Local Coalition Establishing Temporary Shelter for Valley’s Homeless Population

Samaritan House is maxed out amid increased demand; advocates worry about homelessness swelling long-term due to pandemic fallout

By Myers Reece
Chris Krager, executive director of Samaritan House. Beacon file photo

A local collaborative is finalizing the process to establish a temporary homeless shelter as demand rises at existing shelters in the wake of widespread closures and layoffs, and may increase further if and when a state moratorium on evictions and foreclosures expires.

Pending approval by the Kalispell City Council, the temporary shelter will open on April 20 at the Samaritan House’s administrative center in west Kalispell and operate through the duration of Gov. Steve Bullock’s stay-at-home directive, as well as a month afterward. Bullock recently extended the stay-at-home order to April 24 and could extend it again. The moratorium on evictions, foreclosures and utility cutoffs is also scheduled to expire on April 24.

Given the reality that unsheltered people can’t shelter in place, the local coalition has been working to find and secure a temporary shelter location for weeks. The Kalispell City Council is set to vote on the Samaritan House’s administrative center proposal on April 20, after which the shelter would immediately open.

The Samaritan House is Northwest Montana’s largest homeless shelter and has maxed out its capacity due to increased demand during the pandemic. Its administrative center, located at the corner of South Meridian Road and Second Street West, is the former U.S. Army Reserve Center.

The Flathead Emergency COVID-19 Emergency Shelter Collaborative is an offshoot of the Collaborative Housing Solutions of Northwest Montana, chaired by Samaritan House Executive Director Chris Krager. The coalition has partnered with organizations across the community, including shelters, mental-health organizations, veteran services, homeless teen services, domestic-violence services, hospitals, law enforcement, the public health department, church organizations, housing-development programs, civic organizations and government representatives.

The coalition has been working with the Flathead City-County Public Health Department to connect the project with the Flathead County COVID-19 Response Plan.

Krager said the 2019 annual homeless survey revealed that 58% of Flathead County’s homeless population is unsheltered, the highest rate in Montana. That means they are camping out or sleeping in places such as cars. Krager said he knows of dozens of unsheltered people locally who could use the temporary shelter immediately.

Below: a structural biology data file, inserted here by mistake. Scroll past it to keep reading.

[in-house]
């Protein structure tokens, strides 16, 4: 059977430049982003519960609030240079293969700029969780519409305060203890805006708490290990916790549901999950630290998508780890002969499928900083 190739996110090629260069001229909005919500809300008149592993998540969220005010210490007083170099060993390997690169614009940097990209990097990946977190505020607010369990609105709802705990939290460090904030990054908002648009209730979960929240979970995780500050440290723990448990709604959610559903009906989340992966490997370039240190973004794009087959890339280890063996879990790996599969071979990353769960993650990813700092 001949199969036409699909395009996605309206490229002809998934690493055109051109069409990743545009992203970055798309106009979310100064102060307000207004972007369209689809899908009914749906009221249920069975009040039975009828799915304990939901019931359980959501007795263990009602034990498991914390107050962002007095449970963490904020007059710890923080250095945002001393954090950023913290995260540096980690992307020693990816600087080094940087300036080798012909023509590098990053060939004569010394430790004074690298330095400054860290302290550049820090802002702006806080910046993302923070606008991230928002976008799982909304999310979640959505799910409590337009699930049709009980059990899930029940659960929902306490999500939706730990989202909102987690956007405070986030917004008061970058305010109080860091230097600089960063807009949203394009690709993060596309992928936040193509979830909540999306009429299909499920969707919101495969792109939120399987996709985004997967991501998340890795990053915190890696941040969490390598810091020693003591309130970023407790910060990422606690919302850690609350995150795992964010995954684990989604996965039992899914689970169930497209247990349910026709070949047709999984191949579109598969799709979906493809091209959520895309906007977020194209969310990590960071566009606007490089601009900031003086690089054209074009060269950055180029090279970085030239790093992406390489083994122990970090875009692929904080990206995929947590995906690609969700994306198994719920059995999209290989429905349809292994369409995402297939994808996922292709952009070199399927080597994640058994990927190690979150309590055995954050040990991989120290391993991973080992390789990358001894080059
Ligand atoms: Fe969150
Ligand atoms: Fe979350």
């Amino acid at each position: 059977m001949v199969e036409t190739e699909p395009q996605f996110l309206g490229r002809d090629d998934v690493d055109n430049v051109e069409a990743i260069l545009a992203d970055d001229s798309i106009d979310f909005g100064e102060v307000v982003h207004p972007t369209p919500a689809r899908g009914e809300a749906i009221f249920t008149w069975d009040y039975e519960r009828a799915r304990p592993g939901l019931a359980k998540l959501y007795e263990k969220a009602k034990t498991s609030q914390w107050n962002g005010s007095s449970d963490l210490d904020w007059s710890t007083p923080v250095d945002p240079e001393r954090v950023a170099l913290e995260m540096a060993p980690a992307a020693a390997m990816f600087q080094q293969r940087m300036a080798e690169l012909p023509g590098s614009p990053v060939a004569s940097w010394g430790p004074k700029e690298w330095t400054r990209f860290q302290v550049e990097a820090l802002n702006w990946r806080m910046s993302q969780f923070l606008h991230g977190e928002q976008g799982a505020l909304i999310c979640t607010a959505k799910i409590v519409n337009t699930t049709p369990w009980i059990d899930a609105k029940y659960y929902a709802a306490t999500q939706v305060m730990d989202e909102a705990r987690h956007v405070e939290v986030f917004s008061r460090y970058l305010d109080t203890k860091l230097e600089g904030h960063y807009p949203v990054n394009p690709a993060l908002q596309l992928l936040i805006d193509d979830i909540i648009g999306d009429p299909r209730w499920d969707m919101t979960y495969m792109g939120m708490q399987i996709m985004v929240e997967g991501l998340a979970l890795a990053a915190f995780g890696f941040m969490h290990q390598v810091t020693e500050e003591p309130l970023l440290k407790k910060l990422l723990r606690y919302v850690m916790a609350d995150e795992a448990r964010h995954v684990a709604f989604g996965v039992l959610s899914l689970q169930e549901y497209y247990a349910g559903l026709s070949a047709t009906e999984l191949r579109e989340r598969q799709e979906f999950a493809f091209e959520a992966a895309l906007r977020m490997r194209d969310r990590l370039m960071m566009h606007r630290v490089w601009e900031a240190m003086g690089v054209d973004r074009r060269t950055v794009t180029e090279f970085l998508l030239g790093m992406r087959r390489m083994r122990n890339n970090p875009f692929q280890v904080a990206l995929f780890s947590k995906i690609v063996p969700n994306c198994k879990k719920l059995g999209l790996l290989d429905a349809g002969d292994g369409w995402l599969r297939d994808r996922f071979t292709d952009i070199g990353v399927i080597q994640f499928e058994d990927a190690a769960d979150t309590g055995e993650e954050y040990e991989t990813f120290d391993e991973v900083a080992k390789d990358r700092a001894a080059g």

“The downside of the affordable housing crisis in Flathead County is unsheltered people,” Krager said. “Now we have this pandemic that is creating the need to locate a shelter for sheltering in place.”

The Samaritan House has recently seen an uptick in phone calls from newly unemployed families who can’t pay rent and are facing the prospects of no roof over their heads. Krager said not only are the sheer numbers of people seeking shelter rising, but so too are the lengths of stay.

The urgency for a temporary shelter increased following the closure of the Flathead Warming Center, another Kalispell shelter. Homeless advocates say a shelter could also help prevent the spread of COVID-19, as unsheltered people frequently move around and temporarily occupy spaces such as open lobbies. They also often cluster together in outdoor camps.

The Flathead Valley shelter will include three areas. The first is for unsheltered people who are healthy; the second is for unsheltered people who are showing symptoms of illness but have no diagnosis; and the third is for unsheltered people who have been officially diagnosed with COVID-19.

Jesse Jaeger, director of development and advocacy at the state’s largest homeless shelter, the Poverello Center in Missoula, said the moratorium on evictions, foreclosures and utility cutoffs is “absolutely critical,” and anticipates homeless numbers to begin rising after the moratorium expires.

Jaeger also worries about the long-term fallout of the pandemic, as stimulus checks run out and the dust settles on the economic disruption.

“We’re going to see some long-term consequences of this,” Jaeger said. “And when someone falls into homelessness, it’s much harder to get them back in a stable housing situation.”

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